Uganda

GuideLocal Guide
DatesAny Time
Birding Days15
Ground Price£3800
$4939
€4560
Flight ex UK£500
Local Guide chosen from our selection of excellent guides. We take care to choose locally-based guides who know the birds of their locality. They ensure you get a bird-filled tour, with the additional benefit of first-hand knowledge of the culture of the country.
The Pearl of Africa .....a fitting description, Uganda is a beautiful lush country, with great lakes, mountains, savannah, dripping rainforests and papyrus swamps. With a bird list of over 1000, of which we could see over half, and the opportunity of tracking Chimpanzee and Mountain Gorillas (Gorilla Trekking Permit; $500), this tour is justly very popular.
After arrival, we will drive north to Masindi, stopping en-route for restricted-range species. Budongo and Kibale Forests give the opportunity for Chimp tracking, and should bring us White-naped Pigeon, Yellow-mantled Weaver, Black-capped Apalis, Tiny Sunbird, Thick-billed and Willcock’s Honeyguides, Green and Lemon-bellied Crombecs, and Dusky and Olive Long-tailed Cuckoos. Luck may bring us African and the very scarce Green-breasted Pitta. Other species include White-thighed and African Pied Hornbill, Cassin’s Hawk-eagle, Fire-crested Alethe, Ituri Batis and Black-collared Lovebird. In more open country at Murchison Falls, a site for the enigmatic Shoebill, we seek out Pennant-winged and Long-tailed Nightjars, Senegal Thick-knee, Red-throated Bee-eater, Bruce’s Green Pigeon, White-crested Turaco, Swallow-tailed, Red-throated and Carmine Bee-eaters, Abyssinian Ground Hornbill, Abyssinian Roller and Red-shouldered Cuckoo-shrike.
After Kibale Forest, we head for Queen Elizabeth National Park. The habitats here are diverse, and home to Beaudouin’s Snake Eagle, Croaking Cisticola, Speckled Tinkerbird and Marsh Tchagra. We will also have another opportunity for Shoebill. Bwindi is home to Mountain Gorillas, and a host of Albertine Rift endemics. These include Handsome Francolin, Grauer’s and Short-tailed Warblers, Blue-headed, Purple-breasted and Regal Sunbirds, the very rare Green Broadbill, Great Blue and Black-billed Turacos, Black Bee-eater, Archer’s and White-bellied Robin-chats, Red-throated Alethe, Kivu Ground Thrush, Mountain Masked and Collared Apalises, Red-faced Woodland Warbler, Stripe-breasted Tit, Mountain Black Boubou, Rwenzori Batis, Yellow-eyed Black Flycatcher and Strange Weaver. Dwarf Honeyguide is a speciality, as is the stunning Black Bee-eater.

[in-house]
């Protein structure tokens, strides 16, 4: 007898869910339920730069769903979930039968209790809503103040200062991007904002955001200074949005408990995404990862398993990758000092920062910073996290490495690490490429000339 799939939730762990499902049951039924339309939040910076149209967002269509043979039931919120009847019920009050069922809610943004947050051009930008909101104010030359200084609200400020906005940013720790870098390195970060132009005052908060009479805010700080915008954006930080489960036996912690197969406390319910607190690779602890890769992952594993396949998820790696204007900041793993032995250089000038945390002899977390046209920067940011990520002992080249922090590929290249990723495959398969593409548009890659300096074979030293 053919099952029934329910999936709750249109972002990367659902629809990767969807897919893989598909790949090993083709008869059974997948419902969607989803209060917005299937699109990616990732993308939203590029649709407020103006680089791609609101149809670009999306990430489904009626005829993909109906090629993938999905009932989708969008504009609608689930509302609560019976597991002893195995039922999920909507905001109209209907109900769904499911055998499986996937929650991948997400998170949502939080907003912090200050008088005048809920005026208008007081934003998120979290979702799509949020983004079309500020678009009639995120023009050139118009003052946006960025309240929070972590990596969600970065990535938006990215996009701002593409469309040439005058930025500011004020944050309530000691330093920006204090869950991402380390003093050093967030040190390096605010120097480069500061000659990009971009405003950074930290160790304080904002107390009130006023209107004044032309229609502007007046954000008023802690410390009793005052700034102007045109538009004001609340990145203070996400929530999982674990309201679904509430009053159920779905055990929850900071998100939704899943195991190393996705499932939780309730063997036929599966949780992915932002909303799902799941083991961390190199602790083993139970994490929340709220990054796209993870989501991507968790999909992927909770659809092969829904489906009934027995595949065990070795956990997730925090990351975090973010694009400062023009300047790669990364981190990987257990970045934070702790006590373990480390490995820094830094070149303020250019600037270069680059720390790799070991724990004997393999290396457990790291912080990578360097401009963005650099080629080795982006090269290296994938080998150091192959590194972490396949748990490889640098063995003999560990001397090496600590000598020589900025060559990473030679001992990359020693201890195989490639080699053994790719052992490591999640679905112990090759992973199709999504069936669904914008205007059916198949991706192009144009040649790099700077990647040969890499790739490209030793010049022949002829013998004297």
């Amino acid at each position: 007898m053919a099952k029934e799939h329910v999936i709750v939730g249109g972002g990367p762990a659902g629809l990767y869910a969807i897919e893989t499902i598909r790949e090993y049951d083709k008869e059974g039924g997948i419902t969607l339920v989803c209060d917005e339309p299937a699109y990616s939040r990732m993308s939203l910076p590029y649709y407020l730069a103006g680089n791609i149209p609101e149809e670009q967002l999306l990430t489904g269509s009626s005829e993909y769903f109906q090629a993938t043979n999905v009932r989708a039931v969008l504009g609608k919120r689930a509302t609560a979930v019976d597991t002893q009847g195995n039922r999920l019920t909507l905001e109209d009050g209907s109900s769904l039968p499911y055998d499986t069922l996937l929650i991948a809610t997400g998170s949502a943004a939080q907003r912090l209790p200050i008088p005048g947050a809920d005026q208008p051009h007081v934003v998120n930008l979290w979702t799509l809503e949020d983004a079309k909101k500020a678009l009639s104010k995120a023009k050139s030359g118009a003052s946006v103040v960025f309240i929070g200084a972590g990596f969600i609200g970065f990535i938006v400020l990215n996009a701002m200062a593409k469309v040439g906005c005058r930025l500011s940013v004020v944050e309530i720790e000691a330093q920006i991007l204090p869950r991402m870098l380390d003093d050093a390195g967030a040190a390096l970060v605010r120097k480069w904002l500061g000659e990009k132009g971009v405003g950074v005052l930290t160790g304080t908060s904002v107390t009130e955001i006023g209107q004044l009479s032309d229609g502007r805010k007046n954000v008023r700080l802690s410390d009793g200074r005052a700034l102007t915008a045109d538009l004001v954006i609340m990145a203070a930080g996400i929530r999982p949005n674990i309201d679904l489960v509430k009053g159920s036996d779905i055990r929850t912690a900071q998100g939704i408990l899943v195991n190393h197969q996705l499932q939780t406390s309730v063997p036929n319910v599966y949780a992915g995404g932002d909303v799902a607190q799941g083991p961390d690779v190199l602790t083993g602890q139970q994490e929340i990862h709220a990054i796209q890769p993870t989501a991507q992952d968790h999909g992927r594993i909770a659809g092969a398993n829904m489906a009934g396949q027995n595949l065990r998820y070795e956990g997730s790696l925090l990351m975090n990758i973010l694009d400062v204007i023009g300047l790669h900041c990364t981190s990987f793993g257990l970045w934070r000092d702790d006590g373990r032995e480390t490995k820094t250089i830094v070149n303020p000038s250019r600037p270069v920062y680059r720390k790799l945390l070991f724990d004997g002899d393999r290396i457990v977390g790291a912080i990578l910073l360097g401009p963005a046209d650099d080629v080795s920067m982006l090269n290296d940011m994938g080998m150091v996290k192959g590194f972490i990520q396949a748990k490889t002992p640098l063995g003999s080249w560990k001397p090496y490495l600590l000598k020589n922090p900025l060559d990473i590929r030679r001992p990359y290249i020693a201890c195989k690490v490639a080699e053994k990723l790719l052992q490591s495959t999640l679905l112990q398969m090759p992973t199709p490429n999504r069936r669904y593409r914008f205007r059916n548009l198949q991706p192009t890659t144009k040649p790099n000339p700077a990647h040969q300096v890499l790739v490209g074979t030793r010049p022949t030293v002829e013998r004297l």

At Lake Mburo, there are several grassland and acacia species, including Brown Parrot, Blue-naped Mousebird, Red-necked Spurfowl, and with luck, the restricted-range Red-faced Barbet. Black-shouldered Nightjar and African Scope Owl call at night and there are several papyrus species, which could include the scarce Papyrus Yellow Warbler, as well as the more regular Papyrus Gonolek and White-winged Warbler.
We next visit Mabira Forest, where possible species include the elusive Nahan’s Francolin, a plethora of sunbirds, Blue-shouldered and Red-capped Robin-chats, Black-bellied Seedcracker, Red-headed Bluebill, Double-toothed and Yellow-billed Barbets, and maybe Tit Hylia. The nomadic Weyns' Weaver is a possibility. Our final stops are on the shores of Lake Victoria, and include a final chance for Shoebill.